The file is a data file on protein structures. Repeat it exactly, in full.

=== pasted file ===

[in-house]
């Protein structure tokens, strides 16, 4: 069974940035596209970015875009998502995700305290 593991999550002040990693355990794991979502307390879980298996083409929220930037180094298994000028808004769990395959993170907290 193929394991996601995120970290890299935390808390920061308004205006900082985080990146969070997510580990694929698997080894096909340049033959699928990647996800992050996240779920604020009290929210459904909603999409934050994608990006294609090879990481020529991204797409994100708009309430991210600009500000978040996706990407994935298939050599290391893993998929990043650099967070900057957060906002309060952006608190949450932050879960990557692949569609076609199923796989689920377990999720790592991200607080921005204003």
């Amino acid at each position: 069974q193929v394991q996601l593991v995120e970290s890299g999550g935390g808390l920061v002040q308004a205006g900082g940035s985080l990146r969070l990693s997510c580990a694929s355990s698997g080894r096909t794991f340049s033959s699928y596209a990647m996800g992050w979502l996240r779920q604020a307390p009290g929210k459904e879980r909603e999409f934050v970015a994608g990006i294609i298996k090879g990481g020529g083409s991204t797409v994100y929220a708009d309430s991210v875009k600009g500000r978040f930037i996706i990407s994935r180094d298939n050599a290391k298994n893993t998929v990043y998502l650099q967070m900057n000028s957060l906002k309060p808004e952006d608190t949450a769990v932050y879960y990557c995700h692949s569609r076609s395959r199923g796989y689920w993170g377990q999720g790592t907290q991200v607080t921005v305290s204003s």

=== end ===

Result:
[in-house]
């Protein structure tokens, strides 16, 4: 069974940035596209970015875009998502995700305290 593991999550002040990693355990794991979502307390879980298996083409929220930037180094298994000028808004769990395959993170907290 193929394991996601995120970290890299935390808390920061308004205006900082985080990146969070997510580990694929698997080894096909340049033959699928990647996800992050996240779920604020009290929210459904909603999409934050994608990006294609090879990481020529991204797409994100708009309430991210600009500000978040996706990407994935298939050599290391893993998929990043650099967070900057957060906002309060952006608190949450932050879960990557692949569609076609199923796989689920377990999720790592991200607080921005204003």
């Amino acid at each position: 069974q193929v394991q996601l593991v995120e970290s890299g999550g935390g808390l920061v002040q308004a205006g900082g940035s985080l990146r969070l990693s997510c580990a694929s355990s698997g080894r096909t794991f340049s033959s699928y596209a990647m996800g992050w979502l996240r779920q604020a307390p009290g929210k459904e879980r909603e999409f934050v970015a994608g990006i294609i298996k090879g990481g020529g083409s991204t797409v994100y929220a708009d309430s991210v875009k600009g500000r978040f930037i996706i990407s994935r180094d298939n050599a290391k298994n893993t998929v990043y998502l650099q967070m900057n000028s957060l906002k309060p808004e952006d608190t949450a769990v932050y879960y990557c995700h692949s569609r076609s395959r199923g796989y689920w993170g377990q999720g790592t907290q991200v607080t921005v305290s204003s």